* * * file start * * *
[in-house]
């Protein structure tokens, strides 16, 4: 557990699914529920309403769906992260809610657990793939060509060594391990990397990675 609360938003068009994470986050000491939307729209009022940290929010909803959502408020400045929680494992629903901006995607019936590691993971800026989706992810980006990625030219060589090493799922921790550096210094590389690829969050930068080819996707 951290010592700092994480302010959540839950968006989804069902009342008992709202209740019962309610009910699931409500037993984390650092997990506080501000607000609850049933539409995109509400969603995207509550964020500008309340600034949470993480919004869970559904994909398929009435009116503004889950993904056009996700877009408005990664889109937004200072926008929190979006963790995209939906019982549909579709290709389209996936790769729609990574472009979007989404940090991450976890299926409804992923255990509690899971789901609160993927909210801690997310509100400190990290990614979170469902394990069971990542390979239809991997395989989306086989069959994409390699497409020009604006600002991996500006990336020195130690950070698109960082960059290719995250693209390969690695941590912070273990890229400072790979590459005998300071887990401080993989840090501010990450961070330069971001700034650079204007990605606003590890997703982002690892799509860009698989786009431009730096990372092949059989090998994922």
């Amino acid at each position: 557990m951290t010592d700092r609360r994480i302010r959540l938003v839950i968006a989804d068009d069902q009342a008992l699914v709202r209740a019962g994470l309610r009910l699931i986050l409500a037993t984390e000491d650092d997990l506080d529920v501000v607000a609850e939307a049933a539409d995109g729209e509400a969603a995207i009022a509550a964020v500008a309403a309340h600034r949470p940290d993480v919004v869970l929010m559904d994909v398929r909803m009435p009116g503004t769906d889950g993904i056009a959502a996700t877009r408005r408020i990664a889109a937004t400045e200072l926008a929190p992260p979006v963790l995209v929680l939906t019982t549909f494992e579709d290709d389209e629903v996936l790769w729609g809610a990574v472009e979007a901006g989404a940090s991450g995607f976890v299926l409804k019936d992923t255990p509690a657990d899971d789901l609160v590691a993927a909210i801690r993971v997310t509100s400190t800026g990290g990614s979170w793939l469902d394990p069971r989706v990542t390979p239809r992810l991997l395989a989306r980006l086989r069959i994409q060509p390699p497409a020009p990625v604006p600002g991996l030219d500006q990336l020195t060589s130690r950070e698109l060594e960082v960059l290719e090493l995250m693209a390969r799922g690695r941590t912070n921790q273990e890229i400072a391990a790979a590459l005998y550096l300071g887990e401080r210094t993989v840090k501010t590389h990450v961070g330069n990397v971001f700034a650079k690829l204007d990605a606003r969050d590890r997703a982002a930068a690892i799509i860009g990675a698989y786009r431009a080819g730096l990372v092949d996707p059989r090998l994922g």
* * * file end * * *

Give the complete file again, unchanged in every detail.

[in-house]
């Protein structure tokens, strides 16, 4: 557990699914529920309403769906992260809610657990793939060509060594391990990397990675 609360938003068009994470986050000491939307729209009022940290929010909803959502408020400045929680494992629903901006995607019936590691993971800026989706992810980006990625030219060589090493799922921790550096210094590389690829969050930068080819996707 951290010592700092994480302010959540839950968006989804069902009342008992709202209740019962309610009910699931409500037993984390650092997990506080501000607000609850049933539409995109509400969603995207509550964020500008309340600034949470993480919004869970559904994909398929009435009116503004889950993904056009996700877009408005990664889109937004200072926008929190979006963790995209939906019982549909579709290709389209996936790769729609990574472009979007989404940090991450976890299926409804992923255990509690899971789901609160993927909210801690997310509100400190990290990614979170469902394990069971990542390979239809991997395989989306086989069959994409390699497409020009604006600002991996500006990336020195130690950070698109960082960059290719995250693209390969690695941590912070273990890229400072790979590459005998300071887990401080993989840090501010990450961070330069971001700034650079204007990605606003590890997703982002690892799509860009698989786009431009730096990372092949059989090998994922």
């Amino acid at each position: 557990m951290t010592d700092r609360r994480i302010r959540l938003v839950i968006a989804d068009d069902q009342a008992l699914v709202r209740a019962g994470l309610r009910l699931i986050l409500a037993t984390e000491d650092d997990l506080d529920v501000v607000a609850e939307a049933a539409d995109g729209e509400a969603a995207i009022a509550a964020v500008a309403a309340h600034r949470p940290d993480v919004v869970l929010m559904d994909v398929r909803m009435p009116g503004t769906d889950g993904i056009a959502a996700t877009r408005r408020i990664a889109a937004t400045e200072l926008a929190p992260p979006v963790l995209v929680l939906t019982t549909f494992e579709d290709d389209e629903v996936l790769w729609g809610a990574v472009e979007a901006g989404a940090s991450g995607f976890v299926l409804k019936d992923t255990p509690a657990d899971d789901l609160v590691a993927a909210i801690r993971v997310t509100s400190t800026g990290g990614s979170w793939l469902d394990p069971r989706v990542t390979p239809r992810l991997l395989a989306r980006l086989r069959i994409q060509p390699p497409a020009p990625v604006p600002g991996l030219d500006q990336l020195t060589s130690r950070e698109l060594e960082v960059l290719e090493l995250m693209a390969r799922g690695r941590t912070n921790q273990e890229i400072a391990a790979a590459l005998y550096l300071g887990e401080r210094t993989v840090k501010t590389h990450v961070g330069n990397v971001f700034a650079k690829l204007d990605a606003r969050d590890r997703a982002a930068a690892i799509i860009g990675a698989y786009r431009a080819g730096l990372v092949d996707p059989r090998l994922g």